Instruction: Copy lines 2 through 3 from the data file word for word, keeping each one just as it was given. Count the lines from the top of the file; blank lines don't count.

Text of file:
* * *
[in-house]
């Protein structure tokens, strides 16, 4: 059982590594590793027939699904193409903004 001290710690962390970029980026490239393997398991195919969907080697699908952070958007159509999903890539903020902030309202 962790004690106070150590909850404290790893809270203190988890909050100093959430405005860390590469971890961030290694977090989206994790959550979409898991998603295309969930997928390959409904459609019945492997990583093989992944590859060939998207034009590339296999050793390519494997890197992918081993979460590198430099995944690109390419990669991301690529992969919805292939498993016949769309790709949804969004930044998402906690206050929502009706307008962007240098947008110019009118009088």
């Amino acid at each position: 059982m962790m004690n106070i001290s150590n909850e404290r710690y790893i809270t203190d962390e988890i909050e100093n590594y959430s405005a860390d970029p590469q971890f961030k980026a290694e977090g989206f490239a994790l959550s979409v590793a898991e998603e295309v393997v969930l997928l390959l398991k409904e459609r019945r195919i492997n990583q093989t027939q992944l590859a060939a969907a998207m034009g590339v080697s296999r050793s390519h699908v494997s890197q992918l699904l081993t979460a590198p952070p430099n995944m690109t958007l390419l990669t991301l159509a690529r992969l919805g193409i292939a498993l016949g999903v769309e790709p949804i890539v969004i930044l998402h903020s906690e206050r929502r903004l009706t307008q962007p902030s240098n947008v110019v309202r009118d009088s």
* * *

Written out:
């Protein structure tokens, strides 16, 4: 059982590594590793027939699904193409903004 001290710690962390970029980026490239393997398991195919969907080697699908952070958007159509999903890539903020902030309202 962790004690106070150590909850404290790893809270203190988890909050100093959430405005860390590469971890961030290694977090989206994790959550979409898991998603295309969930997928390959409904459609019945492997990583093989992944590859060939998207034009590339296999050793390519494997890197992918081993979460590198430099995944690109390419990669991301690529992969919805292939498993016949769309790709949804969004930044998402906690206050929502009706307008962007240098947008110019009118009088």
């Amino acid at each position: 059982m962790m004690n106070i001290s150590n909850e404290r710690y790893i809270t203190d962390e988890i909050e100093n590594y959430s405005a860390d970029p590469q971890f961030k980026a290694e977090g989206f490239a994790l959550s979409v590793a898991e998603e295309v393997v969930l997928l390959l398991k409904e459609r019945r195919i492997n990583q093989t027939q992944l590859a060939a969907a998207m034009g590339v080697s296999r050793s390519h699908v494997s890197q992918l699904l081993t979460a590198p952070p430099n995944m690109t958007l390419l990669t991301l159509a690529r992969l919805g193409i292939a498993l016949g999903v769309e790709p949804i890539v969004i930044l998402h903020s906690e206050r929502r903004l009706t307008q962007p902030s240098n947008v110019v309202r009118d009088s």